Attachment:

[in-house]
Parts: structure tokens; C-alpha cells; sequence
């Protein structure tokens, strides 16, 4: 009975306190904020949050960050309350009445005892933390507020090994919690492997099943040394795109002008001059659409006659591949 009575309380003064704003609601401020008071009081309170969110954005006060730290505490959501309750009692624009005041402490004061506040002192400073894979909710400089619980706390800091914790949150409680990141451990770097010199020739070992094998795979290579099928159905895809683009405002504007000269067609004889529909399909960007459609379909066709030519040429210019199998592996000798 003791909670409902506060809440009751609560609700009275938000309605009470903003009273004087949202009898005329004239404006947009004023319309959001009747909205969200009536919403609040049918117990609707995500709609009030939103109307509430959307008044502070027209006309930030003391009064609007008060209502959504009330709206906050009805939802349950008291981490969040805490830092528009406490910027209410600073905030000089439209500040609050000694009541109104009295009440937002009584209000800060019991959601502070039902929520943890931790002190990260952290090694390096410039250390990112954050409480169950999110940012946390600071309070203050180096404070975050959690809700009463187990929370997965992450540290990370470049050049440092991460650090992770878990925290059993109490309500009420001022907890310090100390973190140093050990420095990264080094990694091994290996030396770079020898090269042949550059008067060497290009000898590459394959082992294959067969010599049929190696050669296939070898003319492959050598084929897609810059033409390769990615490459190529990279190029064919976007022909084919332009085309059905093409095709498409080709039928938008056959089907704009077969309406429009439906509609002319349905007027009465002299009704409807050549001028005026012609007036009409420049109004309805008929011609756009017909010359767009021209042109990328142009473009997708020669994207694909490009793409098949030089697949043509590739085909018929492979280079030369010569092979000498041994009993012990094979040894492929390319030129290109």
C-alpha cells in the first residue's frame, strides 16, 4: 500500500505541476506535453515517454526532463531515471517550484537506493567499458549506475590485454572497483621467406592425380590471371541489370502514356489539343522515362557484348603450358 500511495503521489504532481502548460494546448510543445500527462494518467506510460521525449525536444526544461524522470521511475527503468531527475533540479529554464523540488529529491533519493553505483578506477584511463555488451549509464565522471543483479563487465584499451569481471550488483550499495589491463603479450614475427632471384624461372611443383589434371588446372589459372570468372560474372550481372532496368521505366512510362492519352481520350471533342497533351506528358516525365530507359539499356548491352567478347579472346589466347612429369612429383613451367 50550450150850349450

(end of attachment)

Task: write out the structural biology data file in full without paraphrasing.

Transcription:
[in-house]
Parts: structure tokens; C-alpha cells; sequence
């Protein structure tokens, strides 16, 4: 009975306190904020949050960050309350009445005892933390507020090994919690492997099943040394795109002008001059659409006659591949 009575309380003064704003609601401020008071009081309170969110954005006060730290505490959501309750009692624009005041402490004061506040002192400073894979909710400089619980706390800091914790949150409680990141451990770097010199020739070992094998795979290579099928159905895809683009405002504007000269067609004889529909399909960007459609379909066709030519040429210019199998592996000798 003791909670409902506060809440009751609560609700009275938000309605009470903003009273004087949202009898005329004239404006947009004023319309959001009747909205969200009536919403609040049918117990609707995500709609009030939103109307509430959307008044502070027209006309930030003391009064609007008060209502959504009330709206906050009805939802349950008291981490969040805490830092528009406490910027209410600073905030000089439209500040609050000694009541109104009295009440937002009584209000800060019991959601502070039902929520943890931790002190990260952290090694390096410039250390990112954050409480169950999110940012946390600071309070203050180096404070975050959690809700009463187990929370997965992450540290990370470049050049440092991460650090992770878990925290059993109490309500009420001022907890310090100390973190140093050990420095990264080094990694091994290996030396770079020898090269042949550059008067060497290009000898590459394959082992294959067969010599049929190696050669296939070898003319492959050598084929897609810059033409390769990615490459190529990279190029064919976007022909084919332009085309059905093409095709498409080709039928938008056959089907704009077969309406429009439906509609002319349905007027009465002299009704409807050549001028005026012609007036009409420049109004309805008929011609756009017909010359767009021209042109990328142009473009997708020669994207694909490009793409098949030089697949043509590739085909018929492979280079030369010569092979000498041994009993012990094979040894492929390319030129290109």
C-alpha cells in the first residue's frame, strides 16, 4: 500500500505541476506535453515517454526532463531515471517550484537506493567499458549506475590485454572497483621467406592425380590471371541489370502514356489539343522515362557484348603450358 500511495503521489504532481502548460494546448510543445500527462494518467506510460521525449525536444526544461524522470521511475527503468531527475533540479529554464523540488529529491533519493553505483578506477584511463555488451549509464565522471543483479563487465584499451569481471550488483550499495589491463603479450614475427632471384624461372611443383589434371588446372589459372570468372560474372550481372532496368521505366512510362492519352481520350471533342497533351506528358516525365530507359539499356548491352567478347579472346589466347612429369612429383613451367 50550450150850349450